David Bailey Sindt

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David Bailey Sindt
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BornDecember 8th, 1940
DiedDecember 3rd, 1986
CitizenshipUnited States of America
EducationBachelor of Science in Horticulture
Alma materIowa State University
  • Reverend
  • Social Worker
  • Activist for LGBTQIA+ rights

David Bailey Sindt (December 8th, 1940- December 3rd, 1986) was a Reverend, Social Worker, and activist for LGBTQIA+ rights within the presbyterian church and the Chicago foster care system[1]. Sindt founded Presbyterians for Lesbians and Gay Concerns, now known as More Light Presbyterians, a non-profit organization that serves to include and empower LGBTQIA+ members of the presbyterian church congregation and resist discriminatory legislation[2].

Early Life

David Bailey Sindt was born on December 8th, 1940, in Minnesota around the Twin Cities. Sindt’s early life was centred around his love for botany, particularly creating crosses of Iris plants. Sindt was also involved in the presbyterian church from a young age, as his uncle, grandfather, and great-grandfather all were presbyterian ministers, as well as his aunt being a presbyterian missionary abroad. During his years in Minnesota, Sindt attended Westminster and Knox Presbyterian Churches in the Twin Cities area, as well as North Presbyterian Church in North St. Paul[1].


Sindt’s passion for botany led him to pursue a Bachelor of Science in Horticulture at Iowa State University. After his graduation in 1962, Sindt became known around the world for his talents as a top commercial hybridizer and grower. Sindt then completed a Masters in Divinity in 1966 at the McCormick Theological Seminary in Chicago, as well as studying at the Union Theological Seminary in New York City during the summer of 1965. After a few years serving as the assistant pastor of two churches in Chicago, in 1969, Sindt began graduate school at the University of Michigan, obtaining a Masters of Social Work in 1971.[1]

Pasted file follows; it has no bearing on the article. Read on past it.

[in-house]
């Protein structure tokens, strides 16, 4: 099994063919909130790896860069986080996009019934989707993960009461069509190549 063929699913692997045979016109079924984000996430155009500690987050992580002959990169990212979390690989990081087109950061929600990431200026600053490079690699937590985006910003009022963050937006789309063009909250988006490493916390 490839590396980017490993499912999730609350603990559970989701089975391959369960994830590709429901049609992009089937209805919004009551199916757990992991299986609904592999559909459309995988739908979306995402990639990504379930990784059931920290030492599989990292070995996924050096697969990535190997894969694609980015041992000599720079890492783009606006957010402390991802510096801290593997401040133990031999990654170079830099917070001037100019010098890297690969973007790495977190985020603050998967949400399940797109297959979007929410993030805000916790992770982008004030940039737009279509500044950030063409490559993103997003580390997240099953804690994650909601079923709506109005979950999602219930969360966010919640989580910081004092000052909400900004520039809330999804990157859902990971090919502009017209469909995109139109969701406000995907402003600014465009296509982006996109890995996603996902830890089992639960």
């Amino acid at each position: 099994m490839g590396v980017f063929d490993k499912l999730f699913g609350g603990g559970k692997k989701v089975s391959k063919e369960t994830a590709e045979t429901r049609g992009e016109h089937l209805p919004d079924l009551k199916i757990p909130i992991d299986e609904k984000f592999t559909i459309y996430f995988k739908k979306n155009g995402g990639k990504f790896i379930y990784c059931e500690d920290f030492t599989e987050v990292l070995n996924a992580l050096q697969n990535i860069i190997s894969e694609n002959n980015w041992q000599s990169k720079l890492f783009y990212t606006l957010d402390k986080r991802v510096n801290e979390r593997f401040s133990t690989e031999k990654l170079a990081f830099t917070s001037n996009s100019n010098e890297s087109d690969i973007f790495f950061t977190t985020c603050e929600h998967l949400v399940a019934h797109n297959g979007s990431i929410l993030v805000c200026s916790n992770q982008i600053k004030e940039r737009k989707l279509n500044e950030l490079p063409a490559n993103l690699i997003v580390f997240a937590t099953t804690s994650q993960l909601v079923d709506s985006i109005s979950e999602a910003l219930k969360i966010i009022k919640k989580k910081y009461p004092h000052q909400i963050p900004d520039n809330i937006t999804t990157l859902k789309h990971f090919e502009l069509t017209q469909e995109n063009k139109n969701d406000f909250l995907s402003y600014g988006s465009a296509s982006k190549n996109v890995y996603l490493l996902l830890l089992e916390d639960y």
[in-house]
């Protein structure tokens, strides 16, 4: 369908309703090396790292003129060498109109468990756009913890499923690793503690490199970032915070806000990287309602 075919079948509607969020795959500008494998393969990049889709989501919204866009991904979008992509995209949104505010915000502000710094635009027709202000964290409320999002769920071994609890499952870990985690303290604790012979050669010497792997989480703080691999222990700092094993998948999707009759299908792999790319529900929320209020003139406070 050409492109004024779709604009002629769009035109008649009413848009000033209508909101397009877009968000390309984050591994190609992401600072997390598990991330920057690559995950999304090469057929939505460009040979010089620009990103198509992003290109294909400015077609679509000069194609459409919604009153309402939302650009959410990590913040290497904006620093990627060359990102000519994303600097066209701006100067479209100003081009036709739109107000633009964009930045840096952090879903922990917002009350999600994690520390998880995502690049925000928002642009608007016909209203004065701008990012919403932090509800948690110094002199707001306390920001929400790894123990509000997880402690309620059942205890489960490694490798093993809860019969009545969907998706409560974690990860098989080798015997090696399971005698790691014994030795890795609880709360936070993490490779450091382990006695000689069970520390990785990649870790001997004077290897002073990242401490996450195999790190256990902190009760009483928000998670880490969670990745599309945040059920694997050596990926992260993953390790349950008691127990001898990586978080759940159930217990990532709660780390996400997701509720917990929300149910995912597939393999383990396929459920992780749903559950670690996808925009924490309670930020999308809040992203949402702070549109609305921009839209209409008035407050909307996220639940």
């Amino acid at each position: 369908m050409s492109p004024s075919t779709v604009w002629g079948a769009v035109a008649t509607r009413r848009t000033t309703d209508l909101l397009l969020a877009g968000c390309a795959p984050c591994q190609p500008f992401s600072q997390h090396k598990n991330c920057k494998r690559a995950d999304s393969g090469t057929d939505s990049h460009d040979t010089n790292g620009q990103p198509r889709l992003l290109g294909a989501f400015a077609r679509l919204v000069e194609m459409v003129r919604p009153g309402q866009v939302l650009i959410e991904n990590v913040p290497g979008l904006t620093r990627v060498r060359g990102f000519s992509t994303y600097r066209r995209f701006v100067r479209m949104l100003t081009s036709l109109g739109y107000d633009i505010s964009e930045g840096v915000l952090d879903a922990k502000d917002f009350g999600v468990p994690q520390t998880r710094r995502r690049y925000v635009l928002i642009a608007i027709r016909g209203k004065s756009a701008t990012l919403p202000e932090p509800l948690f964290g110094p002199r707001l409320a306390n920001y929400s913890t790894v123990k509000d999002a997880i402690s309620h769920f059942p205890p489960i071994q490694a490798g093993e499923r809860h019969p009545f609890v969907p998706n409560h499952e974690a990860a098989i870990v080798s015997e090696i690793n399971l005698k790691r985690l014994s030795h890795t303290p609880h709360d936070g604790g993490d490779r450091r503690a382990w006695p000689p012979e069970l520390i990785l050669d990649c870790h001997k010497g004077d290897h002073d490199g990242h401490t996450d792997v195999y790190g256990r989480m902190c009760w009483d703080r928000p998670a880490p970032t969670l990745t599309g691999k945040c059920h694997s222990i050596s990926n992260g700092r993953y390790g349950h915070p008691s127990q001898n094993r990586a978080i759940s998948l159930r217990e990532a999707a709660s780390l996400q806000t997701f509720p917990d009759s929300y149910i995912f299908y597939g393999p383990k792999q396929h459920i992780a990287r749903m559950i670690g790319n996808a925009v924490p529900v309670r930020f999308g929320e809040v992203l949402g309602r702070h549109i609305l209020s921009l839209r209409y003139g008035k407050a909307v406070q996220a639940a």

Ministry and Advocacy within the Presbyterian Church

Sindt served as the assistant pastor at Erie Chapel Presbyterian Church of Chicago and was ordained by the Presbytery of St. Paul on November 28, 1965. Following his first position in the church, from 1968 to 1969, Sindt served as the assistant pastor of Central Presbyterian Church in St. Paul. After obtaining his Master's in Social Work and starting his career with the Department of Children and Family Services (DCFS), Sindt began attending Lincoln Park Presbyterian Church and was troubled with the church’s relationship and lack of ministry with the gay and lesbian community[1]. In 1972, the Lincoln Park Church’s session issued a call for him to serve as a part-time assistant pastor, focused on creating a ministry within the gay community, which is believed to be the first call from the Presbyterian Church ever given to an openly gay man [3]. A year later, the Presbytery of Chicago's Ministerial Relations Committee blocked this call.